What Is The Role Of A Designer?

{ 🤔 } — Ethics for Design

In January 2017 my associate and I closed our design company because our paths were becoming more and more distant. Following this event, I seriously started to question my design practice. I had many doubts before, but the daily tasks of running a company had kept me tied-in, without much time to think.

Two weeks after the closing I decided, without really thinking about it, that I would travel within Europe. My goal was to meet designers and researchers that had influenced me, and make a documentary about them. I sent 14 emails, 13 people replied within 3 days, and 12 were positive and agreed to meet.

One week later I would start a 2-month Europe trip, interviewing designers in 8 different cities.

I prepared my questions, and defined a topic for the documentary:

Is it possible for designers to write a hippocratic oath so our practice would be less disastrous for human beings?

Obviously, the core question was about Ethics. After my first interview with Alain Findeli, I understood that my question was naive if not idiotic.

Ethics is about the question, not the answer — especially for designers. I threw away my questions and went to my interviewees more open-ended, genuinely hoping to learn more about Ethics, personal responsibility, and how they handle that in their practice.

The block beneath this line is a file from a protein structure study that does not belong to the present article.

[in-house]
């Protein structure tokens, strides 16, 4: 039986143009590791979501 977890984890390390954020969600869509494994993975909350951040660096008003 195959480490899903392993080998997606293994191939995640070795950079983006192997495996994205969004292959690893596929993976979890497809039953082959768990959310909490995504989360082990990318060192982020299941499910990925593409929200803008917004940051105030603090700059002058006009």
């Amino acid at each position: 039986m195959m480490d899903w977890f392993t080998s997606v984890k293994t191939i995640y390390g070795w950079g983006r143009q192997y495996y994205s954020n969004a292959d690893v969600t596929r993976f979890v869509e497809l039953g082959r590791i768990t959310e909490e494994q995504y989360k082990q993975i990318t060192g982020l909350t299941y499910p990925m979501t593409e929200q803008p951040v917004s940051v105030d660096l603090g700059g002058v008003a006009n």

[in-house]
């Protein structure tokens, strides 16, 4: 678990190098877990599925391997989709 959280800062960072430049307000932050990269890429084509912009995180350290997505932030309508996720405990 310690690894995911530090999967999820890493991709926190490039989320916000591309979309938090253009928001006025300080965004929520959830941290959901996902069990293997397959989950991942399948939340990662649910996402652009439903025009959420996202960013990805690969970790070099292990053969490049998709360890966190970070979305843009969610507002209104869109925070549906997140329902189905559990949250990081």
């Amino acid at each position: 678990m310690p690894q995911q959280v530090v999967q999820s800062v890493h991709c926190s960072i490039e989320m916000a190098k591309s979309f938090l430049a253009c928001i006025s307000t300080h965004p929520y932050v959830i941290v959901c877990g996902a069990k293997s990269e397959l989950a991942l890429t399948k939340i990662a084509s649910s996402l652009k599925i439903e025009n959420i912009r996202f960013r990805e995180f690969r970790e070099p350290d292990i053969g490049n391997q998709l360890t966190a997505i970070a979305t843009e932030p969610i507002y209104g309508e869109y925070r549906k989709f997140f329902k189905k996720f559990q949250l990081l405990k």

I realized quickly that my knowledge of Ethics as a philosophical concept was too thin. I started reading the core books of occidental Ethics (Aristotle, Spinoza, Kant, Mill) and design ethics (Tonkinwise, Fry, Papanek, to name of few).

These were not an easy read, but over time it was beneficial to articulate complex dilemmas in ethical design.

Furthermore, designers and researchers of all kind helped me understand ethics through their work. I’m thankful for the time each one of my 12 interviewees took to discuss with me. They welcomed me, sometimes for a few days, and broke bread with me.

As a matter of fact, I’m still meeting half of them on a regular basis, and we’ve since started collaborating on various projects.

Challenging Design Norms

From the beginning I wanted the documentary to be interactive, but I had had something even more special idea in mind for the few months leading up.

I was really fed up by social feeds, especially when it comes to video. It’s just a non-sensical layering of video/subtitles/autoplay/sound/music/fast-paced editing. It’s not about the information anymore, but about what someone has decided you should feel. It’s a logical result of the engagement race, it’s a recipe for alienation, and it should be contested.

So we made an interface where the user can choose the medium they want to prioritize, whether text, image, or video. At least this way, the viewer is active and mindful about how they want the message to be delivered. The editing itself followed the same principle: no fast-paced edit, one framing only, no emotional built-up.